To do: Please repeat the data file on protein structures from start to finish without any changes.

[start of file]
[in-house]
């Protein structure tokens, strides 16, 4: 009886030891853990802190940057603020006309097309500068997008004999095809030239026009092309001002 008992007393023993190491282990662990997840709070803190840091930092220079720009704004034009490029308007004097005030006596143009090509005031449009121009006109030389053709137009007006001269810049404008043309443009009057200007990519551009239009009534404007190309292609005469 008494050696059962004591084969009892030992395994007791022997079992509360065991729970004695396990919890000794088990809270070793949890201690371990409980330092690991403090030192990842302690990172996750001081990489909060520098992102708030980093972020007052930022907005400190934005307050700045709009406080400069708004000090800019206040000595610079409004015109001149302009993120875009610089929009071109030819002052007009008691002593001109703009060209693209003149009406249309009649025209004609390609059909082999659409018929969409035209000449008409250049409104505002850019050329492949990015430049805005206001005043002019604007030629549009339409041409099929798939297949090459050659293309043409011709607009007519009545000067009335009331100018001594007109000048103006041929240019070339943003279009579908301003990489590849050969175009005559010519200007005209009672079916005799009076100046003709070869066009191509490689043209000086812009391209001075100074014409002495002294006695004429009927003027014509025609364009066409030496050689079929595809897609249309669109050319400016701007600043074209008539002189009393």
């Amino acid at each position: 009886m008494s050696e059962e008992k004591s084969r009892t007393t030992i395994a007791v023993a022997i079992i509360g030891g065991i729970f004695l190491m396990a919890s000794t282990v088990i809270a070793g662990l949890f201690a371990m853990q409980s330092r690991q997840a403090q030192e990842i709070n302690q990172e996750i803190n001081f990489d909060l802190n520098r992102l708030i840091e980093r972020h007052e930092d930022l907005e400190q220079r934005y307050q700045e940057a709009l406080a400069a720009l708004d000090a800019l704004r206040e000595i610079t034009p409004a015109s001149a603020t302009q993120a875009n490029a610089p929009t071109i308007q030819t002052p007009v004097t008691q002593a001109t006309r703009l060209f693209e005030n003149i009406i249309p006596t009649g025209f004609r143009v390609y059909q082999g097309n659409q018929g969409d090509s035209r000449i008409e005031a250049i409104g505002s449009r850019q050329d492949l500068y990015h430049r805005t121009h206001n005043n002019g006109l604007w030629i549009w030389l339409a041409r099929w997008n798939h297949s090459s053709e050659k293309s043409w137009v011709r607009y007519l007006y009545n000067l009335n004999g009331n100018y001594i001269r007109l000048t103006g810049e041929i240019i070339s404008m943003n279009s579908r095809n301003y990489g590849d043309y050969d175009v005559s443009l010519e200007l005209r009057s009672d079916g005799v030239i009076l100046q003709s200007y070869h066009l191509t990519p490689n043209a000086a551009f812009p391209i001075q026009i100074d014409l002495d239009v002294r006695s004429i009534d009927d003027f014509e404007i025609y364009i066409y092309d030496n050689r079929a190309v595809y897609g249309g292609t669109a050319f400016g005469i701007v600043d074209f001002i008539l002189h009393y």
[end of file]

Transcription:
[in-house]
């Protein structure tokens, strides 16, 4: 009886030891853990802190940057603020006309097309500068997008004999095809030239026009092309001002 008992007393023993190491282990662990997840709070803190840091930092220079720009704004034009490029308007004097005030006596143009090509005031449009121009006109030389053709137009007006001269810049404008043309443009009057200007990519551009239009009534404007190309292609005469 008494050696059962004591084969009892030992395994007791022997079992509360065991729970004695396990919890000794088990809270070793949890201690371990409980330092690991403090030192990842302690990172996750001081990489909060520098992102708030980093972020007052930022907005400190934005307050700045709009406080400069708004000090800019206040000595610079409004015109001149302009993120875009610089929009071109030819002052007009008691002593001109703009060209693209003149009406249309009649025209004609390609059909082999659409018929969409035209000449008409250049409104505002850019050329492949990015430049805005206001005043002019604007030629549009339409041409099929798939297949090459050659293309043409011709607009007519009545000067009335009331100018001594007109000048103006041929240019070339943003279009579908301003990489590849050969175009005559010519200007005209009672079916005799009076100046003709070869066009191509490689043209000086812009391209001075100074014409002495002294006695004429009927003027014509025609364009066409030496050689079929595809897609249309669109050319400016701007600043074209008539002189009393």
């Amino acid at each position: 009886m008494s050696e059962e008992k004591s084969r009892t007393t030992i395994a007791v023993a022997i079992i509360g030891g065991i729970f004695l190491m396990a919890s000794t282990v088990i809270a070793g662990l949890f201690a371990m853990q409980s330092r690991q997840a403090q030192e990842i709070n302690q990172e996750i803190n001081f990489d909060l802190n520098r992102l708030i840091e980093r972020h007052e930092d930022l907005e400190q220079r934005y307050q700045e940057a709009l406080a400069a720009l708004d000090a800019l704004r206040e000595i610079t034009p409004a015109s001149a603020t302009q993120a875009n490029a610089p929009t071109i308007q030819t002052p007009v004097t008691q002593a001109t006309r703009l060209f693209e005030n003149i009406i249309p006596t009649g025209f004609r143009v390609y059909q082999g097309n659409q018929g969409d090509s035209r000449i008409e005031a250049i409104g505002s449009r850019q050329d492949l500068y990015h430049r805005t121009h206001n005043n002019g006109l604007w030629i549009w030389l339409a041409r099929w997008n798939h297949s090459s053709e050659k293309s043409w137009v011709r607009y007519l007006y009545n000067l009335n004999g009331n100018y001594i001269r007109l000048t103006g810049e041929i240019i070339s404008m943003n279009s579908r095809n301003y990489g590849d043309y050969d175009v005559s443009l010519e200007l005209r009057s009672d079916g005799v030239i009076l100046q003709s200007y070869h066009l191509t990519p490689n043209a000086a551009f812009p391209i001075q026009i100074d014409l002495d239009v002294r006695s004429i009534d009927d003027f014509e404007i025609y364009i066409y092309d030496n050689r079929a190309v595809y897609g249309g292609t669109a050319f400016g005469i701007v600043d074209f001002i008539l002189h009393y």